From: Sundar Dorai-Raj <sundar.dorai-raj_at_pdf.com>

Date: Thu 04 Aug 2005 - 20:24:41 EST

beta <- rnorm(p)

y <- drop(x %*% beta + rnorm(n))

start <- rep(0, p)

R-help@stat.math.ethz.ch mailing list

https://stat.ethz.ch/mailman/listinfo/r-help PLEASE do read the posting guide! http://www.R-project.org/posting-guide.html Received on Thu Aug 04 20:41:34 2005

Date: Thu 04 Aug 2005 - 20:24:41 EST

nwew wrote:

> Dear R-helpers,

*>
**> The function optim implements algorithms that I would like to use.
**>
**>
**> I have function implemented in R, which given the parameters of which
**> minimization is to take place returns a scalar as well as the gradient.
**>
**> Unfortunately optim requires two function _fn_ and _gr_ where fn returns the
**> function value and gr the gradient. Splitting my function in two functions
**> would be easy, however I am wondering if evaluating both is not doubling the
**> the very high computational costs. Most of the computational intensive
**> operations are identical if computing the function value and gradient.
**>
**> Question: is there a way to tweek optim that only one function evaluation is
**> necessary? Are ther other implementations of the algorithm, which do assume
**> that the function to be minimized returns the function value and the gradient
**> as well?
**>
**> Thanks
**> Eryk.
**>
*

Hi, Eryk,

?optim does not *require* the "gr" argument. If one is not supplied, numerical gradients are used for which optim evaluates "fn" twice. However, in many cases analytical gradients can both improve numerical accuracy and computational speed.

Trivial example:

fn <- function(beta) {

sum((y - x %*% beta)^2)

}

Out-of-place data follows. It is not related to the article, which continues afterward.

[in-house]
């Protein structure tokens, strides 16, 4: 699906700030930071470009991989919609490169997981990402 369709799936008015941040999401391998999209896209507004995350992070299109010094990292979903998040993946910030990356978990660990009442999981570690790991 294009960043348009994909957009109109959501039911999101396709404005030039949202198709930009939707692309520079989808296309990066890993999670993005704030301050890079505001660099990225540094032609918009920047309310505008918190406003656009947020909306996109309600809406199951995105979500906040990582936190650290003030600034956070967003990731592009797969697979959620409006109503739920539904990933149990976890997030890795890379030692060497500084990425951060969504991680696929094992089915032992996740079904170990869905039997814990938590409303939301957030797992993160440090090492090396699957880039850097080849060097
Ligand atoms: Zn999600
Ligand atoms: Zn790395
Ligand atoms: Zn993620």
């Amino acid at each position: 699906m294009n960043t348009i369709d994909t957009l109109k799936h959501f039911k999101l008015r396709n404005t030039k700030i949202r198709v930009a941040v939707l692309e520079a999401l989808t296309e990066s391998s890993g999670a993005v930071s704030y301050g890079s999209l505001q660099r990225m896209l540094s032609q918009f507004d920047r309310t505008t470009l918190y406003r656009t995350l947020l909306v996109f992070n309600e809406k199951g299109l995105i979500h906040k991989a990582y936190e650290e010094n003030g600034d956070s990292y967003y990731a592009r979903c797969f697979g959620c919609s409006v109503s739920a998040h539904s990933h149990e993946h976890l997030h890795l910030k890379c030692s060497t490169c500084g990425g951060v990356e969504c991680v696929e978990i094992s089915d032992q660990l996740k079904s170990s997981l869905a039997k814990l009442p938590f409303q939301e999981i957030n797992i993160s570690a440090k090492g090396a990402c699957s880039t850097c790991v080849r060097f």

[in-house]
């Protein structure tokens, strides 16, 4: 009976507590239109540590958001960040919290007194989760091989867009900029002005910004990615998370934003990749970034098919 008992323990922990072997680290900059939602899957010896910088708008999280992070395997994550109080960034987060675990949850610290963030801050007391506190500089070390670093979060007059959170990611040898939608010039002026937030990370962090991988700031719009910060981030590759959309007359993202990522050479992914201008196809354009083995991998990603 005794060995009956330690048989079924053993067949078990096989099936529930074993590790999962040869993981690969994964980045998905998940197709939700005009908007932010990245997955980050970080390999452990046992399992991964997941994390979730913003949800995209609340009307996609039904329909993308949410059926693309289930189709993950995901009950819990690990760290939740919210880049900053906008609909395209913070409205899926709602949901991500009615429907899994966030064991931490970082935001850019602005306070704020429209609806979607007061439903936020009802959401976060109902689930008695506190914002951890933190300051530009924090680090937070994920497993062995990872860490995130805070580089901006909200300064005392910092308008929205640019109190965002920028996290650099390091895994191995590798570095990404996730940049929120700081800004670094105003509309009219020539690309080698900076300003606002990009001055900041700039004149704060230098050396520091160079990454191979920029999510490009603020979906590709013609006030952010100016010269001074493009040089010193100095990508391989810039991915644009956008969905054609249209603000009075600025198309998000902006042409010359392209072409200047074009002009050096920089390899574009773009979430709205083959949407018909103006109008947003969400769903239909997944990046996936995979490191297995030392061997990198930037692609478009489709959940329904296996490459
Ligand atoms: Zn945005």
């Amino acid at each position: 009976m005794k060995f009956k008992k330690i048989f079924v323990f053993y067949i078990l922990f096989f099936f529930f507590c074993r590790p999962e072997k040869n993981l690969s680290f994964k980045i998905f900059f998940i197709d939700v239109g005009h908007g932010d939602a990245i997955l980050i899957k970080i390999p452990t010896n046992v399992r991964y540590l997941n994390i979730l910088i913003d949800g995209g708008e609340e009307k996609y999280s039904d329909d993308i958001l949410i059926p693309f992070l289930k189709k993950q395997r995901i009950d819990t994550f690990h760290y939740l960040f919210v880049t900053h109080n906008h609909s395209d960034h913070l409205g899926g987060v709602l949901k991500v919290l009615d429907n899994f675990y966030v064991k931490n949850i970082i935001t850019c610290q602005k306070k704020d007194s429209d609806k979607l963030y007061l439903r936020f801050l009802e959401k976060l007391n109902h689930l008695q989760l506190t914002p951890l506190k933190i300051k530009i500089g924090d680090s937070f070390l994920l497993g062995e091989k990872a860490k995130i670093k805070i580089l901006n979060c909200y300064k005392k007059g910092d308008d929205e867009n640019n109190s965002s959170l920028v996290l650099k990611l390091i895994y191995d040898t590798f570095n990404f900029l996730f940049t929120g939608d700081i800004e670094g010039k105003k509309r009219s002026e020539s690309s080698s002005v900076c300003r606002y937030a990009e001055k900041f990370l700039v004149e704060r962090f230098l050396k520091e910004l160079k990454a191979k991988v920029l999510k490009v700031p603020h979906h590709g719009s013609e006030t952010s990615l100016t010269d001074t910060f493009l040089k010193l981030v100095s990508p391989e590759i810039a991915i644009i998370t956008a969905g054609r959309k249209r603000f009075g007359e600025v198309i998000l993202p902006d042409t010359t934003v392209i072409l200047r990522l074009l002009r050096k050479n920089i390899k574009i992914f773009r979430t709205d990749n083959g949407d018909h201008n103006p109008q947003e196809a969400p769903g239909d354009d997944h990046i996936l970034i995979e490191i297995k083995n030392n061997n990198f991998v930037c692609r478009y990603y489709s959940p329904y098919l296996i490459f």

gr <- function(beta) {

colSums(-2 * x * drop((y - x %*% beta))) }

set.seed(1)

n <- 10000 p <- 5 g <- factor(rep(LETTERS[1:p], each = n/p)) x <- model.matrix(~g)

beta <- rnorm(p)

y <- drop(x %*% beta + rnorm(n))

start <- rep(0, p)

system.time(f1 <- optim(start, fn, gr, hessian = TRUE)) # [1] 0.47 0.00 0.48 NA NA

system.time(f2 <- optim(start, fn, hessian = TRUE)) # [1] 0.54 0.00 0.53 NA NA

f1$par

#[1] -0.6408643 0.2128109 -0.8378791 1.5983054 0.3366216

f2$par

#[1] -0.6408643 0.2128109 -0.8378791 1.5983054 0.3366216

f1$hessian

# [,1] [,2] [,3] [,4] [,5] #[1,] 20000 4000 4000 4000 4000 #[2,] 4000 4000 0 0 0 #[3,] 4000 0 4000 0 0 #[4,] 4000 0 0 4000 0 #[5,] 4000 0 0 0 4000 f2$hessian # [,1] [,2] [,3] [,4] [,5] #[1,] 20000 4.000000e+03 4000 4.000000e+03 4000 #[2,] 4000 4.000000e+03 0 2.273737e-07 0 #[3,] 4000 0.000000e+00 4000 0.000000e+00 0 #[4,] 4000 2.273737e-07 0 4.000000e+03 0#[5,] 4000 0.000000e+00 0 0.000000e+00 4000 #

Does this answer your question? Furthermore, have you read the chapter in MASS that discusses optim?

**HTH,
**
--sundar

R-help@stat.math.ethz.ch mailing list

https://stat.ethz.ch/mailman/listinfo/r-help PLEASE do read the posting guide! http://www.R-project.org/posting-guide.html Received on Thu Aug 04 20:41:34 2005

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